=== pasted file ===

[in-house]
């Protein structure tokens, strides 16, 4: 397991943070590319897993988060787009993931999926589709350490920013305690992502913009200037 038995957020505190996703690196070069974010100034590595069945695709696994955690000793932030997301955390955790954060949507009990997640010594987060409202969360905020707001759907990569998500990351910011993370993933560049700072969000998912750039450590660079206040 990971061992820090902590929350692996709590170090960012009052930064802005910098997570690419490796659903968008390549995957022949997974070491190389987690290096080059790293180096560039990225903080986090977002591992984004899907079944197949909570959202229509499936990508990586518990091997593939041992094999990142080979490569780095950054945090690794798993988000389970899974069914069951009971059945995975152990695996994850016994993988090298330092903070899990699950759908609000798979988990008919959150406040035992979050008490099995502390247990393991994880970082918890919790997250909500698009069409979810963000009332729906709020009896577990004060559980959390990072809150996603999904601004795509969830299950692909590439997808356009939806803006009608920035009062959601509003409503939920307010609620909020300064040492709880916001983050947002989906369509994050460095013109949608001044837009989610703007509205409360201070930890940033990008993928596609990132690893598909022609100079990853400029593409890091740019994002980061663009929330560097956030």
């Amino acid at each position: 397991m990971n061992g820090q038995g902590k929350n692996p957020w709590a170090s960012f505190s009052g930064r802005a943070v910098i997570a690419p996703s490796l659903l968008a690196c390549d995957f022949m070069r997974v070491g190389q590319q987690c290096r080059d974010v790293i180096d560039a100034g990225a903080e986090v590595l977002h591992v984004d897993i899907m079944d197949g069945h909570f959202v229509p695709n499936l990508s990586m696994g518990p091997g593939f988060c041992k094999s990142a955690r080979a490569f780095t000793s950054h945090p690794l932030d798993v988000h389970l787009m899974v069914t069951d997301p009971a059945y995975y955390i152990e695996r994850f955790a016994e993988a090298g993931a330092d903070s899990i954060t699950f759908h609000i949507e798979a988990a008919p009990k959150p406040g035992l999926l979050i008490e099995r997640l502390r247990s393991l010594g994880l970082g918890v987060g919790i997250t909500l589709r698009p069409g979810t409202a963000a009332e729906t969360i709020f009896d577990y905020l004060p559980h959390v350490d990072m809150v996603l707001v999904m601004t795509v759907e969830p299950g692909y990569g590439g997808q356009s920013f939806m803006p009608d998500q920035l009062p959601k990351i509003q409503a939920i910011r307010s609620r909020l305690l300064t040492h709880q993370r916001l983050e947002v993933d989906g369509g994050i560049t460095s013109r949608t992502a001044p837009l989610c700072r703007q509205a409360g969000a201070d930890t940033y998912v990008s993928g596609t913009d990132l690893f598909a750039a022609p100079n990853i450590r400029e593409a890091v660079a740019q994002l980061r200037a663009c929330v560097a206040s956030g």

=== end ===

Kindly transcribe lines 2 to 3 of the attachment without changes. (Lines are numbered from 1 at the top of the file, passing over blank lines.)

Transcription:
């Protein structure tokens, strides 16, 4: 397991943070590319897993988060787009993931999926589709350490920013305690992502913009200037 038995957020505190996703690196070069974010100034590595069945695709696994955690000793932030997301955390955790954060949507009990997640010594987060409202969360905020707001759907990569998500990351910011993370993933560049700072969000998912750039450590660079206040 990971061992820090902590929350692996709590170090960012009052930064802005910098997570690419490796659903968008390549995957022949997974070491190389987690290096080059790293180096560039990225903080986090977002591992984004899907079944197949909570959202229509499936990508990586518990091997593939041992094999990142080979490569780095950054945090690794798993988000389970899974069914069951009971059945995975152990695996994850016994993988090298330092903070899990699950759908609000798979988990008919959150406040035992979050008490099995502390247990393991994880970082918890919790997250909500698009069409979810963000009332729906709020009896577990004060559980959390990072809150996603999904601004795509969830299950692909590439997808356009939806803006009608920035009062959601509003409503939920307010609620909020300064040492709880916001983050947002989906369509994050460095013109949608001044837009989610703007509205409360201070930890940033990008993928596609990132690893598909022609100079990853400029593409890091740019994002980061663009929330560097956030």
């Amino acid at each position: 397991m990971n061992g820090q038995g902590k929350n692996p957020w709590a170090s960012f505190s009052g930064r802005a943070v910098i997570a690419p996703s490796l659903l968008a690196c390549d995957f022949m070069r997974v070491g190389q590319q987690c290096r080059d974010v790293i180096d560039a100034g990225a903080e986090v590595l977002h591992v984004d897993i899907m079944d197949g069945h909570f959202v229509p695709n499936l990508s990586m696994g518990p091997g593939f988060c041992k094999s990142a955690r080979a490569f780095t000793s950054h945090p690794l932030d798993v988000h389970l787009m899974v069914t069951d997301p009971a059945y995975y955390i152990e695996r994850f955790a016994e993988a090298g993931a330092d903070s899990i954060t699950f759908h609000i949507e798979a988990a008919p009990k959150p406040g035992l999926l979050i008490e099995r997640l502390r247990s393991l010594g994880l970082g918890v987060g919790i997250t909500l589709r698009p069409g979810t409202a963000a009332e729906t969360i709020f009896d577990y905020l004060p559980h959390v350490d990072m809150v996603l707001v999904m601004t795509v759907e969830p299950g692909y990569g590439g997808q356009s920013f939806m803006p009608d998500q920035l009062p959601k990351i509003q409503a939920i910011r307010s609620r909020l305690l300064t040492h709880q993370r916001l983050e947002v993933d989906g369509g994050i560049t460095s013109r949608t992502a001044p837009l989610c700072r703007q509205a409360g969000a201070d930890t940033y998912v990008s993928g596609t913009d990132l690893f598909a750039a022609p100079n990853i450590r400029e593409a890091v660079a740019q994002l980061r200037a663009c929330v560097a206040s956030g």